Doobba’s owners, the husband-and-wife team Ari and Karina Cohen—plan on expanding into more dispensaries in the future. Ari qualified for social equity status because he has previously been arrested for cannabis “lifetimes ago.” The company was close to an agreement to deliver for L’Eagle, according to Doobba co-founder Ari, and is in talks with other companies such as Seed & Smith.

“We are thrilled to be able to deliver cannabis to customers in Denver and Aurora,” Doobba co-founder and CEO Karina Cohen told High Times. “It’s a first step in helping Doobba in ending cannabis prohibition. Customers who live in Denver and Aurora can also sign up for unlimited delivery membership on

Both of the Cohens have a long history of working in the cannabis industry, and together, they are excited to take on these new challenges. 

How Cannabis Delivery Works

Ordering cannabis delivery works in a similar manner to ordering food or alcohol delivered to your door. Think DoorDash for weed. Customers go to the Doobba or Strawberry Fields websites, or they can go through one of several online dispensary menu services, such as I Heart Jane, for delivery. They then choose a time frame for the delivery and receive updates via text message about their order’s progress. 

Doobba is currently giving customers a two-hour time frame for deliveries.

Denver allows people ages 21 and older to order cannabis for delivery between the hours of 8 a.m. to 12 a.m. Deliveries can cross into other jurisdictions that also allow delivery, such as nearby in Aurora.

Last July, Doobba handed in the first application for a license to deliver cannabis. Strawberry Fields will rely on Doobba for the time being to carry out deliveries across Denver city proper during the early stages of the rollout.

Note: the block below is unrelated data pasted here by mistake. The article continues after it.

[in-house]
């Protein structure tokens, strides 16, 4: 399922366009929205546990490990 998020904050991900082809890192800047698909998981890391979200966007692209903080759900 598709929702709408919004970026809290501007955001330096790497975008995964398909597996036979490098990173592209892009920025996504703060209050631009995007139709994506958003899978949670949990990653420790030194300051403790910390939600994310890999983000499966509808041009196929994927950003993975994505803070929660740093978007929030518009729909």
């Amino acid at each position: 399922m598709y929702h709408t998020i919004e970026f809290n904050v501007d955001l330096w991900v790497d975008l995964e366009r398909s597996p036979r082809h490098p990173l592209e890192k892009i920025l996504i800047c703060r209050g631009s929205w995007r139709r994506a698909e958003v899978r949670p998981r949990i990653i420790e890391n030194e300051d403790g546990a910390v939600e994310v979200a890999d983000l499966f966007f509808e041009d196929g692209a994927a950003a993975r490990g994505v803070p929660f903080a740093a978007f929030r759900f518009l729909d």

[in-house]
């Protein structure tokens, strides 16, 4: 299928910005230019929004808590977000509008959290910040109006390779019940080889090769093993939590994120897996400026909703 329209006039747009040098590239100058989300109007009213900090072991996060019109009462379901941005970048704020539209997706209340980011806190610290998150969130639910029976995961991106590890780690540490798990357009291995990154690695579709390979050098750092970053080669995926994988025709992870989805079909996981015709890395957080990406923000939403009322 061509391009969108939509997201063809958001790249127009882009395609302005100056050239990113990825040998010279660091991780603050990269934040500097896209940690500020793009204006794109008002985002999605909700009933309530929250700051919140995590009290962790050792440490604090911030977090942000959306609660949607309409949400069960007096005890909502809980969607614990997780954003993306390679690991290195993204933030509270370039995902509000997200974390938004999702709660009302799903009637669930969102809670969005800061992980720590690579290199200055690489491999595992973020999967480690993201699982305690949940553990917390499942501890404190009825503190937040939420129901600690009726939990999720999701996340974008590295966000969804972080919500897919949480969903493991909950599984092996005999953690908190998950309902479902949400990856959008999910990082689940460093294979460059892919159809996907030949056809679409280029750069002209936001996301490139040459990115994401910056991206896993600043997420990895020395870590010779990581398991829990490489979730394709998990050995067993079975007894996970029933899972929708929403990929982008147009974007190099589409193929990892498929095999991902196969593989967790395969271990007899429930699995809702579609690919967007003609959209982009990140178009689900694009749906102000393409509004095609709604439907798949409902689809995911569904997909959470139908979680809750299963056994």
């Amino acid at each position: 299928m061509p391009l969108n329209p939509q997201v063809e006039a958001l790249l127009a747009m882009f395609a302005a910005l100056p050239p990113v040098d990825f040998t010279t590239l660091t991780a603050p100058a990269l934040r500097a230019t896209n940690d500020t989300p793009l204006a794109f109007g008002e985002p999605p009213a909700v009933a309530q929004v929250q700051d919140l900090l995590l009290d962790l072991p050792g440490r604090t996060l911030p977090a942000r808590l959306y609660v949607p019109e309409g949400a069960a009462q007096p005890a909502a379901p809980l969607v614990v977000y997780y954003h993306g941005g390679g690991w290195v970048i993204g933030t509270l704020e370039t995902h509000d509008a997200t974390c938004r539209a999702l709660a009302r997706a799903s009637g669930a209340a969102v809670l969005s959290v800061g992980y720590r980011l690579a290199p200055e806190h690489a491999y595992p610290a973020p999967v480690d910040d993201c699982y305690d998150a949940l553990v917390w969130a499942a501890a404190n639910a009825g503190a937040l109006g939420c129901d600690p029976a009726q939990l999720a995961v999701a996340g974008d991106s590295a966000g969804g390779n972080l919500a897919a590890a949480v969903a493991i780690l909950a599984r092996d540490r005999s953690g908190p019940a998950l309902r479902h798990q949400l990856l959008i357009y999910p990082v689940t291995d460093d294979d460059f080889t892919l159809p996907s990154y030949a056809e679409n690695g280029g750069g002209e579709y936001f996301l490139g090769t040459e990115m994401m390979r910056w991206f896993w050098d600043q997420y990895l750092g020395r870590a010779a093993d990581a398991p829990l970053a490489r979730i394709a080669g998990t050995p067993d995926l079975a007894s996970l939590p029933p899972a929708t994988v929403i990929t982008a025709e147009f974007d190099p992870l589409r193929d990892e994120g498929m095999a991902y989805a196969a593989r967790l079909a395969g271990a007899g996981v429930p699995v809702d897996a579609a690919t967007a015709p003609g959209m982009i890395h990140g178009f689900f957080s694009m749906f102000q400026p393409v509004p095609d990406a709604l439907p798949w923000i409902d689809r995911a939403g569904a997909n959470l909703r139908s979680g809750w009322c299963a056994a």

Currently only five other dispensaries are permitted for delivery in Denver: Cookies, Denver Kush Club, Diego Pellicer, L’Eagle and Star Buds. But Strawberry Fields and dooba are the first to become operational, as none of the others launched delivery services yet. A small number of stores and transporter services are currently awaiting approval from the city.

It appears as though several other companies are positioning to get involved in cannabis delivery as well. “Most people still don’t know this is available,” Cohen told Westword. “Like anything that’s new, normally it would take a year for everyone in Denver to realize they can do this. We’re going to try our darnedest to get to that point within three months.” Delivery sales are poised to become a convenient way to order cannabis in the area.

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Episode 371 – Where Cannabis Reform is Headed

Mike Liszewski and Brian Adams join host Heather Sullivan to talk about the future of cannabis reform at the local level, what 2022 could hold for the reform of psychedelic laws, and the latest developments in Ohio for legalized adult use marijuana. Produced by Shea Gunther.